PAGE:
What should be done? Gaza needs much more aid, with its civil authorities and civic groups safeguarding distribution. That is unlikely without a ceasefire. Even absent one, Israel should increase inflow, permit easier movement and stop targeting humanitarian and civic groups handing out assistance even if they are coordinating with Hamas.Executive SummaryThe war in Gaza is far from over, but the fate of many of its residents may soon be sealed: the strip’s north may be facing the world’s worst famine, relative to population size, of the past few decades. Unimpeded, sustained and safe humanitarian access to the whole Gaza Strip, with civil authorities and civic groups allowed to safeguard aid distribution, is needed to prevent this outcome.While Israel let more assistance into Gaza in March, it was not enough. Grimmest is the north, where Israel is targeting Hamas figures and civilians overseeing aid. Should the Israeli army move into Rafah, the strip’s southernmost city, as Prime Minister Benjamin Netanyahu says it will do, the evacuation beforehand, to say nothing of the actual assault, could propel the south into similarly dire straits. Only a prolonged ceasefire can improve access, movement and distribution enough to avoid mass death. Absent one, the only option is mitigating the famine through modest improvements in these areas, with Israel guaranteeing the safety of aid workers regardless of their nationality and political affiliation.The fighting in Gaza has stalled but the hardship has not. Everyone seems to have misjudged how their actions in this war would play out. Hamas leaders did not expect such a devastating reprisal for the 7 October 2023 attacks in southern Israel, even after the scope and nature of these became clear. Israel, for its part, has found vanquishing Hamas a greater challenge than it bargained for. The tunnel system Hamas dug underneath Gaza is bigger than anticipated. Hamas’s battalions are greatly weakened, but its fighters continue to inflict casualties on Israeli forces, returning repeatedly to areas that the army has ostensibly cleared. Disagreements in Israel’s war cabinet, as well as between the political and military echelons, are hampering the war effort. Netanyahu is widely seen as dragging out the conflict to stay in power and avoid facing corruption charges.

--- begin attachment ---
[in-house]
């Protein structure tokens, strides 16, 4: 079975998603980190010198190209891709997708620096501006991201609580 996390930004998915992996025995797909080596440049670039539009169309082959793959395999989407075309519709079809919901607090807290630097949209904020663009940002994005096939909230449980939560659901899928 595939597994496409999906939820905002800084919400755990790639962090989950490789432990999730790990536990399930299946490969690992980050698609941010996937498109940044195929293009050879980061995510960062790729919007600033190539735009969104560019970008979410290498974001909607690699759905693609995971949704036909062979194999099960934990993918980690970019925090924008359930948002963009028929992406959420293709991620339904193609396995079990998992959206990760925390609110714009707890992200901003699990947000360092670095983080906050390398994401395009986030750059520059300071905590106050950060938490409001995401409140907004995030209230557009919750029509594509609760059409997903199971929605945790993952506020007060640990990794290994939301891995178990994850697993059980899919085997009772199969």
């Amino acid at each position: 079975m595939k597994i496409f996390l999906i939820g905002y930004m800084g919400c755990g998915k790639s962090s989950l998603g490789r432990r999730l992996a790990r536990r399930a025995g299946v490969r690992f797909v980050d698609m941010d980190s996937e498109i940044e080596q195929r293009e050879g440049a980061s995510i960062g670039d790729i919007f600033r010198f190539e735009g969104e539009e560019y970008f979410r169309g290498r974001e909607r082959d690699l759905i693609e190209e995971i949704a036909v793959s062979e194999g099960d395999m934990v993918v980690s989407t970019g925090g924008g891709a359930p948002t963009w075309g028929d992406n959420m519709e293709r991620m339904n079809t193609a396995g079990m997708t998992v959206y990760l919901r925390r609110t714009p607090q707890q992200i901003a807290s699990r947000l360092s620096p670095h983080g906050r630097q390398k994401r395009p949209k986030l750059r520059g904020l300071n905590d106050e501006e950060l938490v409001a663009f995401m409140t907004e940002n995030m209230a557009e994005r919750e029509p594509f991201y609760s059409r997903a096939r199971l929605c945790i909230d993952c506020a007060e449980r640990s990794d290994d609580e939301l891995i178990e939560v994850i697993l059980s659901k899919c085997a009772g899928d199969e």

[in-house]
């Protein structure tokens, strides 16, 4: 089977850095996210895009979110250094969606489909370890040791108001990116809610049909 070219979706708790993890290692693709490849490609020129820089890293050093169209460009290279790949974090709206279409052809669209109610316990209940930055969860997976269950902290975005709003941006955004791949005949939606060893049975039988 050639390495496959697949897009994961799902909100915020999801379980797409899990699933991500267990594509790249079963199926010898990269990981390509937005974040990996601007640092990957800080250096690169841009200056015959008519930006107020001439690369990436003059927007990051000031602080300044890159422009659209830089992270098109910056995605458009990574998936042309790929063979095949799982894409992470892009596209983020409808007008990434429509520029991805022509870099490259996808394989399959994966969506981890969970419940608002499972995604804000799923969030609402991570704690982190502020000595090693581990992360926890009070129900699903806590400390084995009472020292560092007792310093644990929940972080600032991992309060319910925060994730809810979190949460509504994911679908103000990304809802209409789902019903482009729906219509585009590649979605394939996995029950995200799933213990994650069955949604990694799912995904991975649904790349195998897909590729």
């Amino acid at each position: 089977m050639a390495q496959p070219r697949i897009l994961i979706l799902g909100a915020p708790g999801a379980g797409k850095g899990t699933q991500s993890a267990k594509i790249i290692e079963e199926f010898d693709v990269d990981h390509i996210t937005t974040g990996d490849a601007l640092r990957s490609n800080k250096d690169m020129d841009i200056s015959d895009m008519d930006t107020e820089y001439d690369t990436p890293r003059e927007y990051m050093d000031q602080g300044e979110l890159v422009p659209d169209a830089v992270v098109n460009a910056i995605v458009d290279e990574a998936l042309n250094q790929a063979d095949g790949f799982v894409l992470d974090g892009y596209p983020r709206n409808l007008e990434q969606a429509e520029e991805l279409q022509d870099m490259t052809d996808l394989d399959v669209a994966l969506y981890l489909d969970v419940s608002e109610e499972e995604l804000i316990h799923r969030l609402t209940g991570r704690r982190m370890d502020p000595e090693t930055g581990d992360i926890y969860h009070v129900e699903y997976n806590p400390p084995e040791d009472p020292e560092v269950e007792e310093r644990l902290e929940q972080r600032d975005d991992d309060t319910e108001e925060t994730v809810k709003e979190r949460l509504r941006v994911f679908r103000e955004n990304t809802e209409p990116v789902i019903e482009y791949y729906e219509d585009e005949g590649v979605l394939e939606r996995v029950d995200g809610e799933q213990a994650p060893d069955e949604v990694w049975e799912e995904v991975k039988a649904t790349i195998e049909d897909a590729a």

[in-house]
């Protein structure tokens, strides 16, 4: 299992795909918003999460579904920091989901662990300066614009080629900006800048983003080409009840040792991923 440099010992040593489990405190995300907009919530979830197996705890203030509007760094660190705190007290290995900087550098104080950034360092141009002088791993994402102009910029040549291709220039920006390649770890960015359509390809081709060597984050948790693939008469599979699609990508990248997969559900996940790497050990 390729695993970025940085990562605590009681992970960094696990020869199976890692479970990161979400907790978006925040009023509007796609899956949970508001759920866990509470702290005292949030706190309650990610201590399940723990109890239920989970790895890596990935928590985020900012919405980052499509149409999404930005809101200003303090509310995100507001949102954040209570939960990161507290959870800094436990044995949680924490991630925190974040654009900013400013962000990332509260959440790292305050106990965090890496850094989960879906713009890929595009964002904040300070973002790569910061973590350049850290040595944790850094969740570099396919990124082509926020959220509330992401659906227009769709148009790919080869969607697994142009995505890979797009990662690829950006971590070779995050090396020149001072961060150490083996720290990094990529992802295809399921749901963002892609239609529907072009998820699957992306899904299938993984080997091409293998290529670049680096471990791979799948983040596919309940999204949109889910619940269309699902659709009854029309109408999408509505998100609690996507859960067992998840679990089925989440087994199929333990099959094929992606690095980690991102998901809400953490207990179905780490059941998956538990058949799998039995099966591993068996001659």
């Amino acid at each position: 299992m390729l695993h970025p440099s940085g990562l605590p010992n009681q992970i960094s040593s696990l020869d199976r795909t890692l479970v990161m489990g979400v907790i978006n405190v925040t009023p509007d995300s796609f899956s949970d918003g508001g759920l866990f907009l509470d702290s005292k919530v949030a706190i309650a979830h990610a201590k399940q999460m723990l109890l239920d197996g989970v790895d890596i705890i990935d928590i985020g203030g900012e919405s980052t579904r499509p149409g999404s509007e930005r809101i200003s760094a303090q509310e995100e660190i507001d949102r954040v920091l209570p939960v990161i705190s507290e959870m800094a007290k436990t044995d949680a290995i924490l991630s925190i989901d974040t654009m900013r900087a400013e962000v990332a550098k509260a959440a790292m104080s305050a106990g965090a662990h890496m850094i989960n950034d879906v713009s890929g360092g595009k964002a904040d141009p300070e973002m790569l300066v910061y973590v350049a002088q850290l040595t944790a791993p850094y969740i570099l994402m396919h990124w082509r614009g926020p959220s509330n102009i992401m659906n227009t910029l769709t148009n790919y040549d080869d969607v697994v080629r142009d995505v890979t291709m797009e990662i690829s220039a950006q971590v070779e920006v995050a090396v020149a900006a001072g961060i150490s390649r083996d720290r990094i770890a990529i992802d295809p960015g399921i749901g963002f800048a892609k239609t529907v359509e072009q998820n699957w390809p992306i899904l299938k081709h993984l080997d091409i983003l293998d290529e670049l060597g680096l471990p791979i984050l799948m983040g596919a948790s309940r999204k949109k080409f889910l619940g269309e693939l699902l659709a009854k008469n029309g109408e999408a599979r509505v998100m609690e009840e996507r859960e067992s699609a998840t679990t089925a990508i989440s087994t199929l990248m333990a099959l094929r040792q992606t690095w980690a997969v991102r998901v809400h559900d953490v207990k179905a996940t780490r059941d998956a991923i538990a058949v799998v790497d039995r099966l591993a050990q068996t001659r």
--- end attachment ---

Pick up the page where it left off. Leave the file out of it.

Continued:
For the defenders of Israel’s war on Gaza, the game is up.

David Hearst Staunch allies calling themselves friends of Israel are beginning to realise they are also friends of the murderers of western aid workers, friends of genocide and friends of fascism. A protestor holding a poster picturing Australian aid worker Zomi Frankcom, who was killed by an Israeli air strike in Gaza, during a pro-Palestinian demonstration, in Melbourne, Australia on 3 April, 2024 (Reuters) Six months on, the entire edifice that allowed Israeli forces to kill more than 33,000 Palestinians and wound another 75,000, displace a population of over 2.3 million and then starve them, demolish the north of Gaza, dismantle the health service and signal that it would do the same in Rafah for the next six months, is tumbling down. Political leaders who framed this carnage as Israel’s right to defend itself, journalists who peddled fictional horror stories about beheaded babies and mass rape on 7 October, and editors who day in, day out ignored stories about aid convoys being targeted by Israeli forces are rushing for cover. All the arguments they used to maintain this slaughter are crumbling in their hands – that this is a just war, that Israel must be allowed to finish the job, that the action taken is proportionate, that the legal process in the International Court of Justice hinders peace talks and can be ignored, that the UK and US can simultaneously admonish Israeli Prime Minister Benjamin Netanyahu and continue to arm him.Read the full opinion here.